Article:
Mom’s portrait captures daughter on the front lines

WESTFIELD-Throughout the years, Terri Dintzner has captured the moment – and emotion – of her daughters through portraiture, and one recent acrylic portrait caught the attention of many on a local community forum page.

“I wasn’t able to work because of the pandemic,” said Dintzner, who is a hairstylist at Très Lounge at 77 Mill St. “My daughter Shauna sent a picture of herself while at Massachusetts General Hospital and I decided to paint it of her to let her know how proud I was of her and I finished it in time for National Nurses Week.”

Terri Dintzner of Westfield shared this portrait of her daughter, Shauna Marie Mundorf, recently on a community forum page. Mundorf is a registered nurse in the emergency department at Massachusetts General Hospital. (TERRI DINTZNER PHOTO)

Dintzner said she posted the portrait because she wanted to honor her daughter, Shauna Marie Mundorf, who is a registered nurse in Mass General’s emergency department.

“She was surprised because I gave it to her for Nurses Week as a gift,” said Dintzner, noting last year she had forgotten to give her a card.

“This year I thought would be special to honor her for her dedication and hard work and to let her know I appreciate her,” said Dintzner, adding, “Shauna said, ‘I love it.’”

The 8” x 10” portrait, which took Dintzner 16.5 hours to complete over several days, has received social media comments ranging from “beautiful painting,” “stunning and compelling,” and “heartwarming,” to “captivating” and “bittersweet.”

Dintzner said when she working on the portrait, her emotions ranged from “being proud” to “being worried.”

“When I was working on the portrait in April, I felt at that time I wanted her to know how proud I was of her and all of the essential workers,” said Dintzner.

Mundorf said the portrait will grace her new medical spa business, SM Aesthetics, 82 West Main St., Northborough.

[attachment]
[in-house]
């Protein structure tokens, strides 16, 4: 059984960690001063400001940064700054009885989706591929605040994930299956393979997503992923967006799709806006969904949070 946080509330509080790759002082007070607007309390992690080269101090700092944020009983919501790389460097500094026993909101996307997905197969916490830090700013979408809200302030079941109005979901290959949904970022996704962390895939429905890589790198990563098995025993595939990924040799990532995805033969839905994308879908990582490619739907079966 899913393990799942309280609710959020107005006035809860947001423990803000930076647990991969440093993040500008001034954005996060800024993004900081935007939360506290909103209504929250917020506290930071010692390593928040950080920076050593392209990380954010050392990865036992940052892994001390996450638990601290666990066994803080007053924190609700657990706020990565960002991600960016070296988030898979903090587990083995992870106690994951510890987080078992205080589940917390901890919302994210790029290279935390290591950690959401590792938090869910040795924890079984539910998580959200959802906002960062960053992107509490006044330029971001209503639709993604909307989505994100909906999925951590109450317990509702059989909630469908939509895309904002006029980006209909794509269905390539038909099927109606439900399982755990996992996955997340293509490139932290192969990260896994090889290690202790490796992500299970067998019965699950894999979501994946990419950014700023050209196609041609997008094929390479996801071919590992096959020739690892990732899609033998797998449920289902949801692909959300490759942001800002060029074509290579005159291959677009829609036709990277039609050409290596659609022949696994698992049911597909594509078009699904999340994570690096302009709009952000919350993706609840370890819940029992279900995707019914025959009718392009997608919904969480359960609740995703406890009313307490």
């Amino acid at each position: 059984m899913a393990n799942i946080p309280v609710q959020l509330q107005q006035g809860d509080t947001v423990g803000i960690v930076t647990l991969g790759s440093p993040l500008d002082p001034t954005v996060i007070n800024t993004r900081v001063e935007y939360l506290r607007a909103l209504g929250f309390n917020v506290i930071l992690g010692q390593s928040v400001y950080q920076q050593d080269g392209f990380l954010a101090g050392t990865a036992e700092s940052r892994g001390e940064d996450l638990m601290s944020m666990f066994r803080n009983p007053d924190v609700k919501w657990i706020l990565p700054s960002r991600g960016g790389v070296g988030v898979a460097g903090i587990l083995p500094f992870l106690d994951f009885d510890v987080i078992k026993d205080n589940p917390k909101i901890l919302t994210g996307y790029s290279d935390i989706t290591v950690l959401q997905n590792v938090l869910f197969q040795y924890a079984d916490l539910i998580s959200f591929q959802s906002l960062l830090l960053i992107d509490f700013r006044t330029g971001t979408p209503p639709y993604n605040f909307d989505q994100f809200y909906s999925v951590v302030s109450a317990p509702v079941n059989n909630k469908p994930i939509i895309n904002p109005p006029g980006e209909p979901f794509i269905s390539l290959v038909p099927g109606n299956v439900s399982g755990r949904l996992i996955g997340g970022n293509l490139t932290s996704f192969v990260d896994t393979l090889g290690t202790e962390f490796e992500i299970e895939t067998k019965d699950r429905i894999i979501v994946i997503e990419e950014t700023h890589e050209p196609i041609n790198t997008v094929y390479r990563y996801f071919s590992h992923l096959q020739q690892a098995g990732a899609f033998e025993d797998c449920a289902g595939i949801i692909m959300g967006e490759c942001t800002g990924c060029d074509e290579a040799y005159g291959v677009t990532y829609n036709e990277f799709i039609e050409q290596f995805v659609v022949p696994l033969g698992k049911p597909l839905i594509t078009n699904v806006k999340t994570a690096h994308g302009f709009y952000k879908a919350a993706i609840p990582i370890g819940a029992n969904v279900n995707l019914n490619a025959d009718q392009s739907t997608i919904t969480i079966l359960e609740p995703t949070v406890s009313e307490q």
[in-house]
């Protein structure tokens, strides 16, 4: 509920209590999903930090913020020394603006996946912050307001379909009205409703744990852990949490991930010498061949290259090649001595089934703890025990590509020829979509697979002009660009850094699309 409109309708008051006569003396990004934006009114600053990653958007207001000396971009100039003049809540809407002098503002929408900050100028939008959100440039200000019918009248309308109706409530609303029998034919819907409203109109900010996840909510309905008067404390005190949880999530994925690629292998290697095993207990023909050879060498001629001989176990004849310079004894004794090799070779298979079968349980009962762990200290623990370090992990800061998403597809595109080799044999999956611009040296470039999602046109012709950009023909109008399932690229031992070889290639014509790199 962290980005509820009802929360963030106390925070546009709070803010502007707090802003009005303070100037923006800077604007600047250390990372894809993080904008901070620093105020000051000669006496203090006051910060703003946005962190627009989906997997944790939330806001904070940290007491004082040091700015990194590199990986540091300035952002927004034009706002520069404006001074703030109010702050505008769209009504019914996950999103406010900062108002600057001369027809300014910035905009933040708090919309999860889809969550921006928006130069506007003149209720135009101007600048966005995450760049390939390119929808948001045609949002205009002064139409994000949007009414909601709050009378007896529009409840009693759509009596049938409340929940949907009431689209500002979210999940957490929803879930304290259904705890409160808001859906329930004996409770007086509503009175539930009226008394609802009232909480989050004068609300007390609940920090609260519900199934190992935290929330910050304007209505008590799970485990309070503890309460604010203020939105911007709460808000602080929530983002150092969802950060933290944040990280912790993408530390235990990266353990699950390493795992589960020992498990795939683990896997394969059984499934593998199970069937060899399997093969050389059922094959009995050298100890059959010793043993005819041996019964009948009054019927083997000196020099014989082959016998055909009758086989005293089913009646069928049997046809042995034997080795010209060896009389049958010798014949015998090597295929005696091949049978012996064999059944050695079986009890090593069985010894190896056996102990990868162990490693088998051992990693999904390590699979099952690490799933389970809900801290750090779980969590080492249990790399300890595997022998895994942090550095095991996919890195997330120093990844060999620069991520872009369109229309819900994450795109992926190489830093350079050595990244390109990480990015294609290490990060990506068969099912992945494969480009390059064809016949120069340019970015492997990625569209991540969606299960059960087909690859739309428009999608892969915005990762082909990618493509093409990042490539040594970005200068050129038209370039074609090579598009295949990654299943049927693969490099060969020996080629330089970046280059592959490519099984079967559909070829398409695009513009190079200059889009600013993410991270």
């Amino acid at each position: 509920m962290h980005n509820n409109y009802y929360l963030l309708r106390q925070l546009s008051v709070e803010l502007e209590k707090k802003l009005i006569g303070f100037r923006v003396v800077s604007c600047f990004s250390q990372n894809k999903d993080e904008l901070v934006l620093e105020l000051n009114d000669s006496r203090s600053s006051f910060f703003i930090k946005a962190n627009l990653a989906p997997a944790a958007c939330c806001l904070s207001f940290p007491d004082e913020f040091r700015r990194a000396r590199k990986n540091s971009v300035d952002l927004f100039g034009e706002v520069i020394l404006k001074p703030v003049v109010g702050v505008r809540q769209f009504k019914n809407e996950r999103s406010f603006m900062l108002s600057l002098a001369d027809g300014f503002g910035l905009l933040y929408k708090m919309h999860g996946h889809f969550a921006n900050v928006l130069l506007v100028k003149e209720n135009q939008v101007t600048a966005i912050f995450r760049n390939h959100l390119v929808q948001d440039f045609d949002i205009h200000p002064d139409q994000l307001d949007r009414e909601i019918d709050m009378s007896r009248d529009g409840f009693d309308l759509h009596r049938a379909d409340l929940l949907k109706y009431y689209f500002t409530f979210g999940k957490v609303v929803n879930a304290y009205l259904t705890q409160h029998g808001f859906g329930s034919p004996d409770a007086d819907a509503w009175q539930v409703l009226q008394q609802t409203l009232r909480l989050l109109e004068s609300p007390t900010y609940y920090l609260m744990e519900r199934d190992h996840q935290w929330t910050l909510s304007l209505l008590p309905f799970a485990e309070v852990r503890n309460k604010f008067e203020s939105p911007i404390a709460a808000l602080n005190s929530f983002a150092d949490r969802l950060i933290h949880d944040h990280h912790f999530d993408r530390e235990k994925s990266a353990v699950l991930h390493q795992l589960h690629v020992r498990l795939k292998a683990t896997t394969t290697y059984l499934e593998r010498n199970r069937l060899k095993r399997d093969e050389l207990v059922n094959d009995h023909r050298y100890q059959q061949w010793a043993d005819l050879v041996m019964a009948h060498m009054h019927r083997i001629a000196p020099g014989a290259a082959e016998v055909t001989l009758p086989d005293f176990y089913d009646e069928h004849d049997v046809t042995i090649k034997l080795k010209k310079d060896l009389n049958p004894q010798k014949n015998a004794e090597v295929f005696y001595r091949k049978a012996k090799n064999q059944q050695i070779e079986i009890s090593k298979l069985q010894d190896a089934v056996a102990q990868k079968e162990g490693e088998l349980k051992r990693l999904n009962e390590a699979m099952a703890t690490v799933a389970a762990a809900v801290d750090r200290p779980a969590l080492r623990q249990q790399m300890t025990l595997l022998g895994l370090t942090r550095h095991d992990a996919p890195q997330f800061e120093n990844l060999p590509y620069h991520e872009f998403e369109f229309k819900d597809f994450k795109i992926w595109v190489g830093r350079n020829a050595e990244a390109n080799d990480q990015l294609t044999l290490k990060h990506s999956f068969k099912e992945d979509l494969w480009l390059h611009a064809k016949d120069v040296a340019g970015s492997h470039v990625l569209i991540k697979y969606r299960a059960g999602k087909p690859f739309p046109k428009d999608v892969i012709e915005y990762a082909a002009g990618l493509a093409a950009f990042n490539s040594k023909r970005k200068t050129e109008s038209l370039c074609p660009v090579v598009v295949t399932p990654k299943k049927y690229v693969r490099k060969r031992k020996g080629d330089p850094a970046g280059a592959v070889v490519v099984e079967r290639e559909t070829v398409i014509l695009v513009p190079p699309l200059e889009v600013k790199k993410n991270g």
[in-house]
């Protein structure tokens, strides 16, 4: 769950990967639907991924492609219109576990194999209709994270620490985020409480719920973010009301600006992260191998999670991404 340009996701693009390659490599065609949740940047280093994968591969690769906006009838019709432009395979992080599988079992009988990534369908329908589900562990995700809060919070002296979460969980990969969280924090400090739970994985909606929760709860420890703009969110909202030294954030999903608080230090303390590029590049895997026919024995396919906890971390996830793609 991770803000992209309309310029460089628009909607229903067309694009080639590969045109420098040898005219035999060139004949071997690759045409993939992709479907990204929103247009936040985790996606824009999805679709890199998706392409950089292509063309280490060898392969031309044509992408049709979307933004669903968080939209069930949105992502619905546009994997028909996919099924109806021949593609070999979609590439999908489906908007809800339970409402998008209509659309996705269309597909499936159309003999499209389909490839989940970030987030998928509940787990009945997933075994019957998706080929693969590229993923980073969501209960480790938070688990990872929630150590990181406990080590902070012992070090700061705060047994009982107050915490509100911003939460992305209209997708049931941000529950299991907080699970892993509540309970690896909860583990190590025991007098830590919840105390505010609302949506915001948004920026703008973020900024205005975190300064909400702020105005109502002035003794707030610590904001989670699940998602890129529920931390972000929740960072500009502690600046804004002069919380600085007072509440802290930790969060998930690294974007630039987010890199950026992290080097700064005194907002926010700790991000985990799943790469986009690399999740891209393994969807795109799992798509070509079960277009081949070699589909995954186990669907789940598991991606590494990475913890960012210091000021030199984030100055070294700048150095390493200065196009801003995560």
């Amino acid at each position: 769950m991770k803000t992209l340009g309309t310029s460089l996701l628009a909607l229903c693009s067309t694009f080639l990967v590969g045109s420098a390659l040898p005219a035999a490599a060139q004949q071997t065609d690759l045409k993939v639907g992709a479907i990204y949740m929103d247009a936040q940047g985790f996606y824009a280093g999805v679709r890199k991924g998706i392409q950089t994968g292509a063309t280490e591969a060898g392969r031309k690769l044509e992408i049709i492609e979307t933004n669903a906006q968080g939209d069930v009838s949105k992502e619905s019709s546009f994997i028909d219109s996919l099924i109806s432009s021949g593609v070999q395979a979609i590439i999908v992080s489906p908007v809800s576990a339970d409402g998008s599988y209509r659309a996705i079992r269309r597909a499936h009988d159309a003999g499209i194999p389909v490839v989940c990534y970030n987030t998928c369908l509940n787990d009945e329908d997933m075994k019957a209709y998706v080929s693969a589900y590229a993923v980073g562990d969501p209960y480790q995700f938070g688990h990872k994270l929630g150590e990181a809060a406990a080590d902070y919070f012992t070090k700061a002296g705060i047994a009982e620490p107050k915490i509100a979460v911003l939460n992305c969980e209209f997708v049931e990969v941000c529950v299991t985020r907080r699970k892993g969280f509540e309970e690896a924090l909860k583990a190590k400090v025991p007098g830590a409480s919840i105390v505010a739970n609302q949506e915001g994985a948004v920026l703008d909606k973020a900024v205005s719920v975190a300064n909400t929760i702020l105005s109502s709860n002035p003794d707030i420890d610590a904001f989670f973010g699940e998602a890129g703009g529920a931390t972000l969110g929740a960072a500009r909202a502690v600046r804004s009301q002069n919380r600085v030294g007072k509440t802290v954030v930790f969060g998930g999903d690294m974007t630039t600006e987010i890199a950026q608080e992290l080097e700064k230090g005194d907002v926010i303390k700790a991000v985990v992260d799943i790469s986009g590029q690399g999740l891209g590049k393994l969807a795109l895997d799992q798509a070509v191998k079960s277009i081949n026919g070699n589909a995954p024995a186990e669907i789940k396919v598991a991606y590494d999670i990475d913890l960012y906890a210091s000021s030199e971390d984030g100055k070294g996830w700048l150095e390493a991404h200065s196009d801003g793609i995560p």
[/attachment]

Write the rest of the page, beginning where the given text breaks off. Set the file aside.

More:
Dintzner first thought about creating art when she won a 1976 Knox Trail Contest while in fifth grade at the Juniper Park School. The Massachusetts Bicentennial Commission awarded medallions to winners in each community along the Knox Trail.

“My parents, Sally and Larry Stuck, were very surprised because I didn’t tell them about the contest until I won,” said Dintzner, adding her parents then enrolled her in art classes in Agawam. “My favorite classes were art all the way through high school.”

Dintzner said she has always enjoyed using pencils and pastels, and over the years also captured moments in time of her three daughters, Shauna Marie Mundorf, now 27; Kiley Mundorf, 30, and Shaelee Dintzner, 17.

Terri Dintzner created this portrait of her daughter, Kiley Mundorf, at age 4. (TERRI DINTZNER PHOTO)

Terri Dintzner has captured images of her daughters for years, including this portrait of her daughter, Shauna Marie Mundorf, who was 13 at the time. Dintzner noted her daughter’s emotions “were everywhere which is why all the colors.” (TERRI DINTZNER PHOTO)

“I didn’t do much for a while and then in 2011 I wanted to pick it up again and took classes from Jen Dorgan at Piece of My Art Studio and that was the first time I used acrylic paints and I love it,” said Dintzner.

After the recent portrait of Mundorf was posted, a member of ArtWorks of Westfield Inc., a local arts and cultural organization that promotes the “rich and talented” artistic diversity of Westfield and the surrounding communities, encouraged Dintzner to join the group.

“Someone saw the painting of my daughter and had me send it to her so she could post it on the Artworks of Westfield page,” said Dintzner, adding, “She said, ‘There is something special about that image.’ She then asked me to join so I could share my work and I did.”

Terri Dintzner created this image of her daughter, Shaelee Dintzner, at age 3. (TERRI DINTZNER PHOTO)

As members of Dintzner’s family found themselves with time on their hands during the height of the pandemic, she created “family nights” that included a painting party and making tie dye shirts.

“Since I wasn’t working for almost three months I was able to have the chance to spend time with my family,” said Dintzner. “We watched movies together, had a lot of family dinners, had a painting night and made tie dye shirts. I was trying to get everyone together to have some memories to share.”

While Dintzner is now back at work, she is “grateful” every day for her family, and also hopes by the fall to create a studio space in her home so she can concentrate more on her artwork.

“I also appreciate the ‘heroes’ like my daughter who take the time to bring hope and care to the patients who may be feeling at their worst,” said Dintzner.

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